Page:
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The Kabul Attack Took Attention Away From Biden And New Israeli Leader's Meeting


President Biden had hoped to spend much of Thursday hosting the new prime minister of Israel, Naftali Bennett. That was before the fatal bombings in Kabul, and Biden postponed the meeting till today. Israeli officials were already concerned the Afghanistan withdrawal might distract attention from this historic first meeting between the new leaders of both countries. NPR's Daniel Estrin traveled from Jerusalem with Bennett. He's here now.

Hey, Daniel.


KELLY: Welcome to Washington, for starters.

ESTRIN: Thank you.

KELLY: And start with just how this all played out because it's pretty unusual for a big meeting like this to be delayed so last minute.

ESTRIN: Yeah, it was not like the Israelis would have liked. We reporters were in place at the White House, and then 15 minutes before the meeting in the Oval Office was supposed to begin yesterday, the White House postponed the meeting because of the Kabul attacks. And so the meeting happened instead today. And afterwards, we reporters met with Bennett and his staff. Bennett said he was very appreciative of the two hours that Biden devoted to him today and that Biden was very friendly and attentive.

Now, this delay means that Bennett and his delegation have to stay two extra days in the U.S. because Israeli prime ministers traditionally do not travel on the Jewish Sabbath, which begins tonight. But the Israelis - just one other thing is that they really didn't want to bring up Afghanistan on this trip, but an Israeli official told us that the chaotic withdrawal from Afghanistan reinforced Israel's conviction that the U.S. should not pull out of Iraq and Syria.

KELLY: What is Bennett seeking from this visit?

ESTRIN: I think the most important thing is that he wanted to establish a direct personal relationship with President Biden because that was his predecessor, Benjamin Netanyahu's, strong point. He was a veteran close with Trump, which Israeli voters appreciated, a known quantity in Washington. And Bennett never met Biden at all before today, so he tried to establish a personal rapport.

It was a bit of a reach. He commented on how he used to live in the U.S. for a while and take the same Amtrak line that Biden would take. Biden seemed to like that. You know, he loves the Amtrak. But both leaders want a new chapter after the rocky Netanyahu years where he favored Trump and angered Democrats. This is how Bennett put it.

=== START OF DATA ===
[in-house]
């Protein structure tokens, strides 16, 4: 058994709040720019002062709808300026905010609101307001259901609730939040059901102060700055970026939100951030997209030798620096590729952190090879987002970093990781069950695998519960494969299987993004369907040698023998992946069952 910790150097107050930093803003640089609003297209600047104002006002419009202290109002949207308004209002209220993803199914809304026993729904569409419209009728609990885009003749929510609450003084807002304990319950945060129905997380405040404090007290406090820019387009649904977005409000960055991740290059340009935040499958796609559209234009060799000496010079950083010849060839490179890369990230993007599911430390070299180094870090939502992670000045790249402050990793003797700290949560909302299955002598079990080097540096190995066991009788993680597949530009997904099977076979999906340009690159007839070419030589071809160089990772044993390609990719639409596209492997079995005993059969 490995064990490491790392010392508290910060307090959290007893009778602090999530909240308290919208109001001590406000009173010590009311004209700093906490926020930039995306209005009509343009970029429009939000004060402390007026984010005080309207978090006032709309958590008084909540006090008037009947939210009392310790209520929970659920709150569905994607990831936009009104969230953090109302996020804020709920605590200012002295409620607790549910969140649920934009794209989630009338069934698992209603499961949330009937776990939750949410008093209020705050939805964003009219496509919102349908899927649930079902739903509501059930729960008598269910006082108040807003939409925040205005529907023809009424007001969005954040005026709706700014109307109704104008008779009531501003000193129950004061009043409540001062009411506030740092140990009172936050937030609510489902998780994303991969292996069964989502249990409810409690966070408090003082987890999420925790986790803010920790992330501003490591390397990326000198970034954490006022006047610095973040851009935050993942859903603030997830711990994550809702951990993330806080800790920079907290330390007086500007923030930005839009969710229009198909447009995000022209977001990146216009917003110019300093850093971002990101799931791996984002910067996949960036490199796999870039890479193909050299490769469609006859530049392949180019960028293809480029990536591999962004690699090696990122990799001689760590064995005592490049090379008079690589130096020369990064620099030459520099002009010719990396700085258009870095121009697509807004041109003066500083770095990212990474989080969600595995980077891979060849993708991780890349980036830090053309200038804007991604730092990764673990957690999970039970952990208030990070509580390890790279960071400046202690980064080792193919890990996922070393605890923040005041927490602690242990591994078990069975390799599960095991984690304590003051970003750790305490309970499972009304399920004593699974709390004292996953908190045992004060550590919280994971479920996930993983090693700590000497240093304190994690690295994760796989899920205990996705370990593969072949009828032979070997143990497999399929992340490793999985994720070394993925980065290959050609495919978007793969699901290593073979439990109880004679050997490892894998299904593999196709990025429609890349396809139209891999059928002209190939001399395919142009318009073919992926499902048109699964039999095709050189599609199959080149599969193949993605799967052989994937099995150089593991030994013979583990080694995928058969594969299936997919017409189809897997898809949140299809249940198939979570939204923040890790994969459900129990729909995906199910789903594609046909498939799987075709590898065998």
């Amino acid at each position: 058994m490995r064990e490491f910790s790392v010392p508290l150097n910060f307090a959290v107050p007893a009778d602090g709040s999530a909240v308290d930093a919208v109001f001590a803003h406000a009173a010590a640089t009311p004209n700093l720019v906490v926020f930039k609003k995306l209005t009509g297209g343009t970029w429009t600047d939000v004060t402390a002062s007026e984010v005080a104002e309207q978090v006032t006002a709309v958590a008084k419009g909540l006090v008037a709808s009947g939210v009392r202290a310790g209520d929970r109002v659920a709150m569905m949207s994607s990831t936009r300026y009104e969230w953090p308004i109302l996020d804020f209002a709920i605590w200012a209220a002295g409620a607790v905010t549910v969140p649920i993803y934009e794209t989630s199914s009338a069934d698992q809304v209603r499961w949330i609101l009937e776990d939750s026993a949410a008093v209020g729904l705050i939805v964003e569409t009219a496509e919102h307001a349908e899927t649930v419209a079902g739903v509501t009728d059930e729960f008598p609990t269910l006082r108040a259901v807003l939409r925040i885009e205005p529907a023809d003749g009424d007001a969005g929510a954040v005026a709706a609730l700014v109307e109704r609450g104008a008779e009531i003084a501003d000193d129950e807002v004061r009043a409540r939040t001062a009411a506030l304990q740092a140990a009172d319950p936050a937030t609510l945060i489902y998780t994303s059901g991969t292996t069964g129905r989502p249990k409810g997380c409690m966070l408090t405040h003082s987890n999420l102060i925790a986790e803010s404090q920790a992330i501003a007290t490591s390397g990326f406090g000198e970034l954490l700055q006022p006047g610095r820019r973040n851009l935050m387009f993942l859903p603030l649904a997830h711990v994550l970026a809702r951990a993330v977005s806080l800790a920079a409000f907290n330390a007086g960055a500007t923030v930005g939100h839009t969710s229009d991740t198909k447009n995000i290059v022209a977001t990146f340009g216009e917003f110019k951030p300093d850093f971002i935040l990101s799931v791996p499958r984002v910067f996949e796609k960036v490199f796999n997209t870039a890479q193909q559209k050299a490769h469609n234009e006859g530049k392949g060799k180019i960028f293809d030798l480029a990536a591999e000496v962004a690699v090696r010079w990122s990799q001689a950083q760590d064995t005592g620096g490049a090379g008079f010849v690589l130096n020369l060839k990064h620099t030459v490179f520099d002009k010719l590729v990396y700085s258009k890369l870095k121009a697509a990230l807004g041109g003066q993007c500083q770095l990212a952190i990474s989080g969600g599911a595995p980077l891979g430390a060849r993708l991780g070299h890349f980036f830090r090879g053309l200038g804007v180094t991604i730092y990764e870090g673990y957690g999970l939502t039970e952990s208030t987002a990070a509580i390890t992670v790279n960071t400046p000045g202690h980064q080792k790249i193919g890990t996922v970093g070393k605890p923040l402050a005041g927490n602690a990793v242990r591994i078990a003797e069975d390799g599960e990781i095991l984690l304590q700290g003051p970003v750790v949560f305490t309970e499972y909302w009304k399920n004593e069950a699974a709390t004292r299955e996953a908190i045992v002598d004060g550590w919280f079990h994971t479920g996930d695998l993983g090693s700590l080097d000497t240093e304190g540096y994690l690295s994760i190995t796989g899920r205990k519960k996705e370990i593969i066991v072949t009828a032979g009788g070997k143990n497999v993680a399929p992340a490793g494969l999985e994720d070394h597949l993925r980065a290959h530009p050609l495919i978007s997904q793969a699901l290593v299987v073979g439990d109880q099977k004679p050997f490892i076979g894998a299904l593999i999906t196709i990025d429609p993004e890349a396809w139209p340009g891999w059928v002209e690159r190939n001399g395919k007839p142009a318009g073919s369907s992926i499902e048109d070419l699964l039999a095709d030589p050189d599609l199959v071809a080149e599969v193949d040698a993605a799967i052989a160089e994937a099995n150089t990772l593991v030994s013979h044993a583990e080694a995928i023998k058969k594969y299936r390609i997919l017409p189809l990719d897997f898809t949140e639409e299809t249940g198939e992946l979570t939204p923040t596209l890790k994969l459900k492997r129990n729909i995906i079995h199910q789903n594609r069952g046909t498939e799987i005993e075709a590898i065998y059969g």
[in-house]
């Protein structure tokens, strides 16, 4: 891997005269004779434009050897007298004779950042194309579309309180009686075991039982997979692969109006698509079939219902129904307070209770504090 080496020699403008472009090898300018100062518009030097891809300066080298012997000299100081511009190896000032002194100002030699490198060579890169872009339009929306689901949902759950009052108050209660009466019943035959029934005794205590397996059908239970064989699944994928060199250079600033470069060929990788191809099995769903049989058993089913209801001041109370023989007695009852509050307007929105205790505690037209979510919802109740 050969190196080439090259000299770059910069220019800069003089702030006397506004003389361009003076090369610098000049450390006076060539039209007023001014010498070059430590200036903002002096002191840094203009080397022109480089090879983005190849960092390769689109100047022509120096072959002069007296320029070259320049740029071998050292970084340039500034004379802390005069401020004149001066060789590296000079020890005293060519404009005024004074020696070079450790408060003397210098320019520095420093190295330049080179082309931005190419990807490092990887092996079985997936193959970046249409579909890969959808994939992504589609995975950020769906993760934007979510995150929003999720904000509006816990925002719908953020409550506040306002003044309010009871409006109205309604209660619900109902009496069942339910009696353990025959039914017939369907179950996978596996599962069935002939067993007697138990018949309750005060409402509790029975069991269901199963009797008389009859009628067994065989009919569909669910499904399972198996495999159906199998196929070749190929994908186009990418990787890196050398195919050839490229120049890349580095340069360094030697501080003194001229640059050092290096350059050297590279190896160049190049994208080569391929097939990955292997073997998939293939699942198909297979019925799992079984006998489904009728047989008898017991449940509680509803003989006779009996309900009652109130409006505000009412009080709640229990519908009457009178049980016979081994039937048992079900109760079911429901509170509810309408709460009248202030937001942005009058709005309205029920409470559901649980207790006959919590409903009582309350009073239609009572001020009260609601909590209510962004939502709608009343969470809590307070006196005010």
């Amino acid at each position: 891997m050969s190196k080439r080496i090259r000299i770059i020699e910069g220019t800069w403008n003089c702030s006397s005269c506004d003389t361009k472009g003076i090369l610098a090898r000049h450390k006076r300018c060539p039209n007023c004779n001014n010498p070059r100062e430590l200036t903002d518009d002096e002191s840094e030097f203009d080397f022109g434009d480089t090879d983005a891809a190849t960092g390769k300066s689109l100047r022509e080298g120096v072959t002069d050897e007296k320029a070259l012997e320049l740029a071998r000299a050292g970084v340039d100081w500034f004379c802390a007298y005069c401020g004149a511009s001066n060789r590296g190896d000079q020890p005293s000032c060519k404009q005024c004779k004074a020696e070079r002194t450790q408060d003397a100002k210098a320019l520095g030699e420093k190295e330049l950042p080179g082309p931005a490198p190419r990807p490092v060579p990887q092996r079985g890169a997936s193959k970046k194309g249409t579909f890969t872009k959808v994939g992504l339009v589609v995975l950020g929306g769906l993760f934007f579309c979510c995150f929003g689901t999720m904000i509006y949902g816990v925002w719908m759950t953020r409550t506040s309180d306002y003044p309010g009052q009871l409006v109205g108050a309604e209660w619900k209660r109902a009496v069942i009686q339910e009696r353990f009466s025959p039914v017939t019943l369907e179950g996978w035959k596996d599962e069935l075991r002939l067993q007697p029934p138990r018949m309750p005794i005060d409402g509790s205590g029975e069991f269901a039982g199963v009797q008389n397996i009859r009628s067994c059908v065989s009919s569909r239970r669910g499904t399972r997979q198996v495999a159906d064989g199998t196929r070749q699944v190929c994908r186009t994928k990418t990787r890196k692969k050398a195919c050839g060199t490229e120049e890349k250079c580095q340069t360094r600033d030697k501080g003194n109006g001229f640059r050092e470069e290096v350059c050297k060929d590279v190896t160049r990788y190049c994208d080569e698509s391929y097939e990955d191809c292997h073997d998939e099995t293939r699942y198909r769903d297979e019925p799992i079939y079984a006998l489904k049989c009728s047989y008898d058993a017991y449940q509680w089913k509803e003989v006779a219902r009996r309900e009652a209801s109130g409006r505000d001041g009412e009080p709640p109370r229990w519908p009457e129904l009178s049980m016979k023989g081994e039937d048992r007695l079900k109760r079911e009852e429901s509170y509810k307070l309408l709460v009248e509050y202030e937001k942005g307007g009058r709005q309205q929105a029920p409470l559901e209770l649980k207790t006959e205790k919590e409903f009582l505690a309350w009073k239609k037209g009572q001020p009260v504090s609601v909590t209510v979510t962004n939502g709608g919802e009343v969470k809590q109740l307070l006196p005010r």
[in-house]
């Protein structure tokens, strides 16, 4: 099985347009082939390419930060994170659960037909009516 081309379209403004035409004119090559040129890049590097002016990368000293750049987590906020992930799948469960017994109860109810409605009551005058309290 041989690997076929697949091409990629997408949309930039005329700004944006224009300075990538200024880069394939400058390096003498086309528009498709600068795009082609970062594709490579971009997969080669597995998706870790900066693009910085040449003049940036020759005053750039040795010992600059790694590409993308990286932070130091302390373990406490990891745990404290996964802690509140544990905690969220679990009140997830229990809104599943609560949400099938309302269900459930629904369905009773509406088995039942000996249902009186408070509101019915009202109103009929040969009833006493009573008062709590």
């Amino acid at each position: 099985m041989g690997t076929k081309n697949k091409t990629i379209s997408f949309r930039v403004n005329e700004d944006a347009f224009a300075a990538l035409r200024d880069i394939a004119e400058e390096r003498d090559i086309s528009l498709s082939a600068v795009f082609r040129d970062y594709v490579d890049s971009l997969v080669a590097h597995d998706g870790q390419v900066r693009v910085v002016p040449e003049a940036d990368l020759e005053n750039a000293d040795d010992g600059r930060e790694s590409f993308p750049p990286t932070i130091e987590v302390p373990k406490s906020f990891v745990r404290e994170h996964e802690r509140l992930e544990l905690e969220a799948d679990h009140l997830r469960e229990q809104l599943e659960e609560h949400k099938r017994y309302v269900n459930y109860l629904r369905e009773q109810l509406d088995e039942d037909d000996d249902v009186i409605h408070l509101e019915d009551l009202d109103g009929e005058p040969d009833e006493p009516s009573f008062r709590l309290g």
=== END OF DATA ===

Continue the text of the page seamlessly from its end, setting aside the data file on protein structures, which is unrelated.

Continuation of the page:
PRIME MINISTER NAFTALI BENNETT: I bring with me a new spirit - a spirit of goodwill, a spirit of hope, a spirit of decency and honesty, a spirit of unity and bipartisanship.

KELLY: A lot of spirit. In terms of matters of substance, we know that Iran is Israel's top concern. Biden's trying to restore the nuclear deal with Iran. Israel really doesn't want that to happen. Did they make any progress on that front?

ESTRIN: Well, Bennett said he was very happy when Biden said this today.


PRESIDENT JOE BIDEN: We're putting diplomacy first. We're seeing where that takes us. But if diplomacy fails, we're ready to turn to other options.

ESTRIN: So what are those other options? Well, Bennett said that the U.S. has agreed to work on a joint strategy with Israel on countering Iran. They're keeping the details in the shadows, though.

KELLY: And just briefly, what about the other big point of tension, the policy on the Palestinians?

BENNETT: Well, Bennett, in every meeting he had with - as U.S. officials said, he laid out his policy. He would not annex the West Bank. He will allow settlements in the West Bank to expand steadily. And he will not enter peace talks with Palestinians, but he will do improvements to give - improvements to Palestinians' lives.

KELLY: Thank you, Daniel.

ESTRIN: You're welcome.

KELLY: NPR's Daniel Estrin reporting tonight in Washington.


NPR transcripts are created on a rush deadline by an NPR contractor. This text may not be in its final form and may be updated or revised in the future. Accuracy and availability may vary. The authoritative record of NPR’s programming is the audio record.

Daniel Estrin is NPR's international correspondent in Jerusalem.